Godforsakenness July 18, 2014

In an appreciative response to Bruce Marshall’s piece on Hegelian Trinitarian theology, Paul Molnar questions whether, as Marshall argues, we cannot affirm that the Son is abandoned by the Father without concluding that the Son has ceased to be God.

Molnar writes, “The Father and Spirit remained one in being with the Son who became incarnate and experienced humiliation and death in order to reconcile the world from both the divine and the human sides. The issue here is this: Do suffering and death belong to God’s nature from all eternity? Do they become divine attributes? . . . Let us suppose that forsakenness or abandonment should be understood in the restricted sense that [Christ] experiences our guilt and death in which we as sinners are abandoned by God who restores our humanity in Christ to proper union with God. Then we may reasonably ask: “why must it be the case that if Jesus undergoes divine abandonment . . . he must ‘cease to be God’?” (171).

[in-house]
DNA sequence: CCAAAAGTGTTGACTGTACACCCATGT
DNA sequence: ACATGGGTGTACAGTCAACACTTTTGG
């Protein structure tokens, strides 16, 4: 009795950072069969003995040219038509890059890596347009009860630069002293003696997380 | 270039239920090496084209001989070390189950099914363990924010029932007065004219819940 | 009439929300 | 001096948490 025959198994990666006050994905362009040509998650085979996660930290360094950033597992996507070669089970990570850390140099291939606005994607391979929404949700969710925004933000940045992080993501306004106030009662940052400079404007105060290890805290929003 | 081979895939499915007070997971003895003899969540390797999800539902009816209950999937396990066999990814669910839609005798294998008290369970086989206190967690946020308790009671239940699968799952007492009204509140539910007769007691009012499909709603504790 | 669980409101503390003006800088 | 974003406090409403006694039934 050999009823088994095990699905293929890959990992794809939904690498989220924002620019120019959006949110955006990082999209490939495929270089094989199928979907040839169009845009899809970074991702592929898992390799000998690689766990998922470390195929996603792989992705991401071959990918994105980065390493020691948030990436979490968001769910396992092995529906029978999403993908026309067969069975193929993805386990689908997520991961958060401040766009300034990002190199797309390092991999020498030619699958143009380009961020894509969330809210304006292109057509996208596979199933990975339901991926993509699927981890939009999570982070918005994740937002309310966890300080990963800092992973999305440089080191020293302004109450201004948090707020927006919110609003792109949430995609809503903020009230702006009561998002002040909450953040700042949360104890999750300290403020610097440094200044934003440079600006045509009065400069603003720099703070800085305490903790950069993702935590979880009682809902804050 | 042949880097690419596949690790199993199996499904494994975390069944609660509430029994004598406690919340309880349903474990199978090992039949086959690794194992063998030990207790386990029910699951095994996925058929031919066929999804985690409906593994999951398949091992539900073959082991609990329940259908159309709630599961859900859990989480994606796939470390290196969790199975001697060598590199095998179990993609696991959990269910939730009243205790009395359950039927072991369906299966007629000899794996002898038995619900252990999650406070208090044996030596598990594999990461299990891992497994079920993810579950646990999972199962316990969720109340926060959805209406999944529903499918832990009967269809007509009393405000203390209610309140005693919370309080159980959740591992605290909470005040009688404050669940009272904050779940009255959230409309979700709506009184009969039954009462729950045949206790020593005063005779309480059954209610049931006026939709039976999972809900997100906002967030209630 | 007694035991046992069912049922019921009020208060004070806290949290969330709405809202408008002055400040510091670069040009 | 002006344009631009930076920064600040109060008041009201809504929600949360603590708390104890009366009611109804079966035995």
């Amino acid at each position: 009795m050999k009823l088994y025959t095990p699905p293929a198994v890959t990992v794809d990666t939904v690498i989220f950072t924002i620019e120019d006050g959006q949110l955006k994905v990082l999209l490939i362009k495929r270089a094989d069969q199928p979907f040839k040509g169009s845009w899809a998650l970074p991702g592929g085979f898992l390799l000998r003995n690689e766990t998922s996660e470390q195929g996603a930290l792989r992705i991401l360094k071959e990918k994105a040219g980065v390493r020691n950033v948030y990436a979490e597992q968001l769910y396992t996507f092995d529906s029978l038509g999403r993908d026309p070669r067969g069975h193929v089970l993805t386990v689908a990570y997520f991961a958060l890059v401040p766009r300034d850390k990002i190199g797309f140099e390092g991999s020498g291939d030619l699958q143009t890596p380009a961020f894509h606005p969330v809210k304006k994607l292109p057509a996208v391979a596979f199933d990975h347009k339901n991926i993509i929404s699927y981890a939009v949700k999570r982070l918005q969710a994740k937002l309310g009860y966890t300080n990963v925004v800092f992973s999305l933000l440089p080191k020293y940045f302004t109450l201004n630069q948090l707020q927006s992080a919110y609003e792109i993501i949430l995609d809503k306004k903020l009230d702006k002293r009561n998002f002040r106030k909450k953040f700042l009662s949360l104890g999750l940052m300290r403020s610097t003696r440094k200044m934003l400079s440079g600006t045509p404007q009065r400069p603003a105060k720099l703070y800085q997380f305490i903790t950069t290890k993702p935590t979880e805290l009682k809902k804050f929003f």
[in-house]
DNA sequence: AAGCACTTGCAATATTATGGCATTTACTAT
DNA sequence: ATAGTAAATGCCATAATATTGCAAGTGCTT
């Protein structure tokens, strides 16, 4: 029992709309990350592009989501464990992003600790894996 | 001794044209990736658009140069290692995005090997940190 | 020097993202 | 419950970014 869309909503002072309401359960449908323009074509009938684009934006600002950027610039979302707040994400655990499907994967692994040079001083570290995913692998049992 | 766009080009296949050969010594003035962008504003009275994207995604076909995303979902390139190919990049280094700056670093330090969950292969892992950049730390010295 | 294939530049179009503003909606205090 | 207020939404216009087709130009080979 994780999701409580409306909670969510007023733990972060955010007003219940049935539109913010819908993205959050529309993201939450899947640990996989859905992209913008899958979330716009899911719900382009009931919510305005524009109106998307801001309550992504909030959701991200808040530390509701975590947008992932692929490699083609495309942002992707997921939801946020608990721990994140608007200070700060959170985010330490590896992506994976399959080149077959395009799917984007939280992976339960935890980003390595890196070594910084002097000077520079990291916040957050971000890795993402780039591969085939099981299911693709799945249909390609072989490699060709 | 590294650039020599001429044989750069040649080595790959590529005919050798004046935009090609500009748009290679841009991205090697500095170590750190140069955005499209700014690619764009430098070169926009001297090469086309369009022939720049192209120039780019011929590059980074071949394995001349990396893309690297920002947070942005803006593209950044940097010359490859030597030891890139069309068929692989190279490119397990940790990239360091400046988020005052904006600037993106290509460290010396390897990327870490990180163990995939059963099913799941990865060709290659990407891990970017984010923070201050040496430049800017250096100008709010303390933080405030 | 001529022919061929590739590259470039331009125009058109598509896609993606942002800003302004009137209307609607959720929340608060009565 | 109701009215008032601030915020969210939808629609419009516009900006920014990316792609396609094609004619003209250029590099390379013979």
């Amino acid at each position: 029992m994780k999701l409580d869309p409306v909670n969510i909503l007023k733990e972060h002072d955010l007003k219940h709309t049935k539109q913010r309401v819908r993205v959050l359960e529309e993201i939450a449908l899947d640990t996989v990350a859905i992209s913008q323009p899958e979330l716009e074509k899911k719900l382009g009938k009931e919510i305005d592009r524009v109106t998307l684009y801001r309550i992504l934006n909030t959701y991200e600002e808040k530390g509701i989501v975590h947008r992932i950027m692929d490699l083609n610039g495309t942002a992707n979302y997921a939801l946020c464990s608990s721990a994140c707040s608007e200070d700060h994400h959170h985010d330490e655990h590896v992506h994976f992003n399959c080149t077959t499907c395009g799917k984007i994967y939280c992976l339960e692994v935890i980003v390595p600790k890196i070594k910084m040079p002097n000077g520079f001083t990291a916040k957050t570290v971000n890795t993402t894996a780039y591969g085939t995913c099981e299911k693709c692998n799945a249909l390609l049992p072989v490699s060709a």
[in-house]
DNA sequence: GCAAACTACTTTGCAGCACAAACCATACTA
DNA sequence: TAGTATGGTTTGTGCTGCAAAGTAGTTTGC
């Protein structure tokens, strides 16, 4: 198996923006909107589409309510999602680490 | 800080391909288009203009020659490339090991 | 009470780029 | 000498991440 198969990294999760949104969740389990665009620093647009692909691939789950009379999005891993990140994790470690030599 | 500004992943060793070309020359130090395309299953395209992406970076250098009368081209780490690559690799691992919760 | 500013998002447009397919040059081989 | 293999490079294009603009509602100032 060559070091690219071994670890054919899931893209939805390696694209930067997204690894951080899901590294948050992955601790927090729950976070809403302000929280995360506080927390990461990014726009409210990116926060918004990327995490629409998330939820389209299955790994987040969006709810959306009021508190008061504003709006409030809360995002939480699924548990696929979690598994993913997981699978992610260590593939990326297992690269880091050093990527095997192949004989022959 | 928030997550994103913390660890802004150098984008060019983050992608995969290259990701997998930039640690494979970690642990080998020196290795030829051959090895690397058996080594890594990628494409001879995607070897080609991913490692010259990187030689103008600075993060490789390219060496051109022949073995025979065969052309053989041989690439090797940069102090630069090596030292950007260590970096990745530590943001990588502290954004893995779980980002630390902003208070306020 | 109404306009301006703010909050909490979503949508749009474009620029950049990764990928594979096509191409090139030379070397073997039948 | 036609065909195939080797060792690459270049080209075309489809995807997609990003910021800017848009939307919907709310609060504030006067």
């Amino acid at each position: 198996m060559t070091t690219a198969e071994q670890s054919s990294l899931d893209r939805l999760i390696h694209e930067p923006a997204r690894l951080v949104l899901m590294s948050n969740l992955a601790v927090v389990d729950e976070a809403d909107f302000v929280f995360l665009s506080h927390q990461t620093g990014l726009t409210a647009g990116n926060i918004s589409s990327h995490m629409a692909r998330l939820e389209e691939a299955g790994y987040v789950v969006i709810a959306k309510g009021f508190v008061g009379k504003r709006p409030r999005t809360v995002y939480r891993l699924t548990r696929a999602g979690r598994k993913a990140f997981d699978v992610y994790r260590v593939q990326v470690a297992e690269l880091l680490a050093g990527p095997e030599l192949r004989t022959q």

Since being forsaken by God is the very definition of death, if Jesus suffers death for us in persona nostra, then He must suffer abandonment.

(Molnar, “A Response: Beyond Hegel with Karl Barth and T.F. Torrance,” Pro Ecclesia 23:2 [2014] 165-73.)

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